Friday, April 23, 2021

Guitarist Perry Smith takes fresh but not showy approach to standards

Perry Smith ends this attractive disc (in release today) with three solo tracks that confirm his attraction to the standards that unify "Peace" (Smith Tone Records). Otherwise, he fronts his regular trio in a cohesive program.

Perry Smith, no showboat, looks toward the light.

Despite its flowering into large-scale electronic projection through the triumph of rock, the classical voice of the guitar is soft-spoken and introspective, and had been carried over into jazz by many players.

This is crucial to Smith's style, and he has support in two-thirds of the selections here of two like-minded sidemen: Sam Minaie, bass, and Dan Schnelle, drums. The Brooklyn resident's West Coast background may account for the appeal of risking understatement, insofar as the "cool school" deep in California jazz history may incline him toward banking his fires, inviting the listener to meet him halfway.

He mixes respectful nods to the Great American Songbook with interpretations of jazz hits, including Horace Silver's "Peace," which lends its name to this release. In this category, a fortunate choice is "U.M.M.G. (Upper Manhattan Medical Group)," a Billy Strayhorn piece I've loved for years as played by Dizzy Gillespie with the Duke Ellington Orchestra. Smith's trio imparts a relaxed swing to the piece, which suits its long, well-draped phrases. There's a quiet swagger to the performance at this tempo.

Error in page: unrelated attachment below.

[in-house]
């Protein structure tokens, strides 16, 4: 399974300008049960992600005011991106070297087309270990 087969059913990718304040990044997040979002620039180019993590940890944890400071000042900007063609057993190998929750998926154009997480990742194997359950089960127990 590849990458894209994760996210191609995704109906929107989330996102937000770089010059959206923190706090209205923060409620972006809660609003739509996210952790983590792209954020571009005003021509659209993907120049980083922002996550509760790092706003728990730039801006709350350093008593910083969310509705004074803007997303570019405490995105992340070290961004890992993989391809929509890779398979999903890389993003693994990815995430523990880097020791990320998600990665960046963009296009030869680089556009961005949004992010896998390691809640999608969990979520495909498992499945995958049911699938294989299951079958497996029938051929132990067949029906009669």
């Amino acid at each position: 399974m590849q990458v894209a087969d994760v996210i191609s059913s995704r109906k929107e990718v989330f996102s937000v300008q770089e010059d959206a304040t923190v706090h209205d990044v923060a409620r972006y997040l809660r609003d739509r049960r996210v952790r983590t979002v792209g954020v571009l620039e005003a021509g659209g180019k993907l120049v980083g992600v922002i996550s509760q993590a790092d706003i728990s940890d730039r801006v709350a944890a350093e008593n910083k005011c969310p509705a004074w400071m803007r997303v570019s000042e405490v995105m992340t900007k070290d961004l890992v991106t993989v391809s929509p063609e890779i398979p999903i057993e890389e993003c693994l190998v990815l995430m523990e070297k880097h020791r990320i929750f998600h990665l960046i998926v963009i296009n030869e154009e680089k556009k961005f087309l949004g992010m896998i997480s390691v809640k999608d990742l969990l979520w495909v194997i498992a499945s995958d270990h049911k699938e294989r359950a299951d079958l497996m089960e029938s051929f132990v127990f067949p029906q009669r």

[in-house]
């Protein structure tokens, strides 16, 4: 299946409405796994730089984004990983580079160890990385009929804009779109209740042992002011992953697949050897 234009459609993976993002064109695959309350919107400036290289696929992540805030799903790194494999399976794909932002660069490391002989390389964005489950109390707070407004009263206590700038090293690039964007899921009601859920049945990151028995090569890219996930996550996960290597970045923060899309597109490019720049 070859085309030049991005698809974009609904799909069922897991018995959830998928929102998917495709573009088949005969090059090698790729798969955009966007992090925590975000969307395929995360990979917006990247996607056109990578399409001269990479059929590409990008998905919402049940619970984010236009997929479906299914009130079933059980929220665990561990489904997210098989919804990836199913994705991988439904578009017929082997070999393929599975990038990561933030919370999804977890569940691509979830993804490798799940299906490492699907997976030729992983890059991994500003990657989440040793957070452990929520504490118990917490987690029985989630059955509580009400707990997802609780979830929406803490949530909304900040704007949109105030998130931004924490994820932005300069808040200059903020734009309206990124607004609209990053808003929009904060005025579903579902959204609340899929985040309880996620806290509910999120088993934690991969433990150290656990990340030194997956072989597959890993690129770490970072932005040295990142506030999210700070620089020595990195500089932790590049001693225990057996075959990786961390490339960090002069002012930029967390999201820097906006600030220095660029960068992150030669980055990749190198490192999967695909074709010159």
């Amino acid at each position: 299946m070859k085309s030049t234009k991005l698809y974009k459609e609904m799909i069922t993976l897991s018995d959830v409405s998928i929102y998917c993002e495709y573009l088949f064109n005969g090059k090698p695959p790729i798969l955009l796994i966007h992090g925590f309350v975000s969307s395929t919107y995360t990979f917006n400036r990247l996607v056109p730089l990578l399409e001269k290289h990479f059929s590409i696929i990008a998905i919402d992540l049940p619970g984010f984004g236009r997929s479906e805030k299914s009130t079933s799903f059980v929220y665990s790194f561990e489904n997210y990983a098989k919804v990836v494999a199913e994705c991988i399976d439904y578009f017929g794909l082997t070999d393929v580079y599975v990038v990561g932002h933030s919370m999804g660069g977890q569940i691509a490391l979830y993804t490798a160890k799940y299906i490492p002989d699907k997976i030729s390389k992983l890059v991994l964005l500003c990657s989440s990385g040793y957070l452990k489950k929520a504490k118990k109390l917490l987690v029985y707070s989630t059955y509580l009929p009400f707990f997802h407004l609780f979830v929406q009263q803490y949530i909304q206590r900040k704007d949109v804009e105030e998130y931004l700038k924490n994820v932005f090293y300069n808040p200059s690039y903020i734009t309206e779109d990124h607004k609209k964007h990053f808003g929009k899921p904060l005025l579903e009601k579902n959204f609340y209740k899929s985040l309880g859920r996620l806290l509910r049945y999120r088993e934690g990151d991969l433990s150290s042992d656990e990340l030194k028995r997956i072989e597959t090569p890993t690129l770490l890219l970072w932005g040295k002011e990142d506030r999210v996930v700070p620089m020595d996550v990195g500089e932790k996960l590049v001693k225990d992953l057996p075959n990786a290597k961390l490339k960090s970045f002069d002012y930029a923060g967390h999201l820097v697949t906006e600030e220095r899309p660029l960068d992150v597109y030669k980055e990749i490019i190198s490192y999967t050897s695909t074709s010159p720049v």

The most high-profile piece from the jazz repertory is the oft-performed "A Child Is Born," by Thad Jones. Smith offers a fresh take on it, and also does well in closing the disc out unaccompanied in Victor Schertzinger's  "I Remember You" and Arthur Schwartz's "Alone Together," a standard much-covered by jazzmen.

Of the trio tracks, "Like Someone in Love" displays the subtle way the bassist can kick the theme along rhythmically, allowing Smith some freedom in elaborating the melody in waltz time. In return, the guitarist sets up Minaie's solo nicely before the ensemble returns to restate the tune. The bassist is also in fine fettle on the disc's title track. 

Smith's tone has a restrained resonance, with some ringing out on long notes. In "Darn That Dream," he's unaccompanied at first, with the ensemble meshing in the second chorus. There are judicious harmonies throughout, and an out-of-tempo coda for solo guitar rounds out the performance neatly. 

Going slightly to the outside, the performance of Sam Rivers' "Cyclic Episode" coheres elegantly over the wide-ranging theme. The bass line soon takes over, and Smith's comping has imaginative flair.  Despite his harmonic astuteness, Smith does not shy away from any tune he's interpreting; his solo in "This Nearly Was Mine" often paraphrases the Rodgers and Hammerstein song, and the bassist follows suit. The melody instruments in this trio never just run the changes, and the drummer seems to endorse their "singing" suggestions as well.



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